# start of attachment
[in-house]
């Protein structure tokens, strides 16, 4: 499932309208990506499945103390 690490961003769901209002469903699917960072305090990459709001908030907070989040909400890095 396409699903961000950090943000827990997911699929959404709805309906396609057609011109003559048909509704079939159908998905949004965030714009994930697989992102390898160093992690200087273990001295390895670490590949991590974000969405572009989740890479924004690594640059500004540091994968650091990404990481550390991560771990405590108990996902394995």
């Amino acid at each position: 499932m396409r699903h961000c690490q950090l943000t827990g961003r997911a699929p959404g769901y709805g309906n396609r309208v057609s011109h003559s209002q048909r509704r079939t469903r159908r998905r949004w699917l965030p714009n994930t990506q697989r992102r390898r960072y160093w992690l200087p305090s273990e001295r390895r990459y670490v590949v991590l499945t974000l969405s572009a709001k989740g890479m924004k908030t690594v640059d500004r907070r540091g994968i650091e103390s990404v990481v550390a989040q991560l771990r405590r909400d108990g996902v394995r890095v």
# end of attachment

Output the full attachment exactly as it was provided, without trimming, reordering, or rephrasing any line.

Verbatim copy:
[in-house]
């Protein structure tokens, strides 16, 4: 499932309208990506499945103390 690490961003769901209002469903699917960072305090990459709001908030907070989040909400890095 396409699903961000950090943000827990997911699929959404709805309906396609057609011109003559048909509704079939159908998905949004965030714009994930697989992102390898160093992690200087273990001295390895670490590949991590974000969405572009989740890479924004690594640059500004540091994968650091990404990481550390991560771990405590108990996902394995």
């Amino acid at each position: 499932m396409r699903h961000c690490q950090l943000t827990g961003r997911a699929p959404g769901y709805g309906n396609r309208v057609s011109h003559s209002q048909r509704r079939t469903r159908r998905r949004w699917l965030p714009n994930t990506q697989r992102r390898r960072y160093w992690l200087p305090s273990e001295r390895r990459y670490v590949v991590l499945t974000l969405s572009a709001k989740g890479m924004k908030t690594v640059d500004r907070r540091g994968i650091e103390s990404v990481v550390a989040q991560l771990r405590r909400d108990g996902v394995r890095v």